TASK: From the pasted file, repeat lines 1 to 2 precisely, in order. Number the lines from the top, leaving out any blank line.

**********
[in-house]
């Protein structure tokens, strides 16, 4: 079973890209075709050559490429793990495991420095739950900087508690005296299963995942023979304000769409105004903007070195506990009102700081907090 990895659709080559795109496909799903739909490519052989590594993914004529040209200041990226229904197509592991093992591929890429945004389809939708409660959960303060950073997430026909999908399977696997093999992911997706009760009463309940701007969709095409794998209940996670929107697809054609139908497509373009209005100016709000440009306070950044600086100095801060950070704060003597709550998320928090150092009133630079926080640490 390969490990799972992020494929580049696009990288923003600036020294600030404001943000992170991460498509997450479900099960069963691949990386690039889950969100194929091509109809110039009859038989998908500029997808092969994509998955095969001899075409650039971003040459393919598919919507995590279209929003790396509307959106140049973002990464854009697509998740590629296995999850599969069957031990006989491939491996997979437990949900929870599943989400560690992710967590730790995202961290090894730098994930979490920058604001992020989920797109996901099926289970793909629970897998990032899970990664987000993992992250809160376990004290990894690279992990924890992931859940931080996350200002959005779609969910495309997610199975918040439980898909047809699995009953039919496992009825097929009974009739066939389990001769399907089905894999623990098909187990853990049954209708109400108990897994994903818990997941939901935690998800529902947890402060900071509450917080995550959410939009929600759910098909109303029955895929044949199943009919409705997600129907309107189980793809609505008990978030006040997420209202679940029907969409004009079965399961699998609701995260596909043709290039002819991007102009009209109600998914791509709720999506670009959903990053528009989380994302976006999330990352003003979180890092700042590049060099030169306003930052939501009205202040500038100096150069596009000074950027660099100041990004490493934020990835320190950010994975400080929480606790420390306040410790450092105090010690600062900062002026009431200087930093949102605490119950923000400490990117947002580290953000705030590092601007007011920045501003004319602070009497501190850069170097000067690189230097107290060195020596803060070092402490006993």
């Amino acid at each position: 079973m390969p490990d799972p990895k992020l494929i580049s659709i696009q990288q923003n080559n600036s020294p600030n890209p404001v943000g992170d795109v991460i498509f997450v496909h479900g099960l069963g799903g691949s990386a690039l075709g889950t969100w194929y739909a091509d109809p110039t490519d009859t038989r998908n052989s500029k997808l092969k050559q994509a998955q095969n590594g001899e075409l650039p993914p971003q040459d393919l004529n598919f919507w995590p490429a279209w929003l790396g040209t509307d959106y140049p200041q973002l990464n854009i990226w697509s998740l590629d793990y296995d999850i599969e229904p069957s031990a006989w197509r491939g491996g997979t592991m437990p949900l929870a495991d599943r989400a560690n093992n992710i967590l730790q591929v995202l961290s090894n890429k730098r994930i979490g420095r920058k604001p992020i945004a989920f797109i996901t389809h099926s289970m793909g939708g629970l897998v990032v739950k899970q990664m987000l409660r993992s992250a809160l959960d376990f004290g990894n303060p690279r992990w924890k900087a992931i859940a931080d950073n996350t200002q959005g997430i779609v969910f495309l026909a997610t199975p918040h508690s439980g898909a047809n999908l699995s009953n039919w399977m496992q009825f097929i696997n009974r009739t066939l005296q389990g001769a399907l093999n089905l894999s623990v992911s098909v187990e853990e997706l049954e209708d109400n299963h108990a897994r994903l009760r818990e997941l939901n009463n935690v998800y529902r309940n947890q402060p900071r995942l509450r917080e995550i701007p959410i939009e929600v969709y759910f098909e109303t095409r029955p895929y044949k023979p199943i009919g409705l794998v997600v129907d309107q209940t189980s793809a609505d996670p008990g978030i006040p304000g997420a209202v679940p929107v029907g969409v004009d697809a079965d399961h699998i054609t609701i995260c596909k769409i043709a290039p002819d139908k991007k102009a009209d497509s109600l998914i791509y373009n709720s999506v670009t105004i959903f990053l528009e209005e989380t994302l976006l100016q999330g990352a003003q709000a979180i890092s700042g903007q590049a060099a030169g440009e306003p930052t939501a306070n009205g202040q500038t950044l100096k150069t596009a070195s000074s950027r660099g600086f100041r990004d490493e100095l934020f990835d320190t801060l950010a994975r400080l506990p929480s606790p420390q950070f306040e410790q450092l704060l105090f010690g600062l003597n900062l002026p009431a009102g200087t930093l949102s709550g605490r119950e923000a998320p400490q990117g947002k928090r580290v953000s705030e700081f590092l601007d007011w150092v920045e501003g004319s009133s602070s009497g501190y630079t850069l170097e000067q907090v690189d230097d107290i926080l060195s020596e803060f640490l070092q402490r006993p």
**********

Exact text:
[in-house]
């Protein structure tokens, strides 16, 4: 079973890209075709050559490429793990495991420095739950900087508690005296299963995942023979304000769409105004903007070195506990009102700081907090 990895659709080559795109496909799903739909490519052989590594993914004529040209200041990226229904197509592991093992591929890429945004389809939708409660959960303060950073997430026909999908399977696997093999992911997706009760009463309940701007969709095409794998209940996670929107697809054609139908497509373009209005100016709000440009306070950044600086100095801060950070704060003597709550998320928090150092009133630079926080640490 390969490990799972992020494929580049696009990288923003600036020294600030404001943000992170991460498509997450479900099960069963691949990386690039889950969100194929091509109809110039009859038989998908500029997808092969994509998955095969001899075409650039971003040459393919598919919507995590279209929003790396509307959106140049973002990464854009697509998740590629296995999850599969069957031990006989491939491996997979437990949900929870599943989400560690992710967590730790995202961290090894730098994930979490920058604001992020989920797109996901099926289970793909629970897998990032899970990664987000993992992250809160376990004290990894690279992990924890992931859940931080996350200002959005779609969910495309997610199975918040439980898909047809699995009953039919496992009825097929009974009739066939389990001769399907089905894999623990098909187990853990049954209708109400108990897994994903818990997941939901935690998800529902947890402060900071509450917080995550959410939009929600759910098909109303029955895929044949199943009919409705997600129907309107189980793809609505008990978030006040997420209202679940029907969409004009079965399961699998609701995260596909043709290039002819991007102009009209109600998914791509709720999506670009959903990053528009989380994302976006999330990352003003979180890092700042590049060099030169306003930052939501009205202040500038100096150069596009000074950027660099100041990004490493934020990835320190950010994975400080929480606790420390306040410790450092105090010690600062900062002026009431200087930093949102605490119950923000400490990117947002580290953000705030590092601007007011920045501003004319602070009497501190850069170097000067690189230097107290060195020596803060070092402490006993």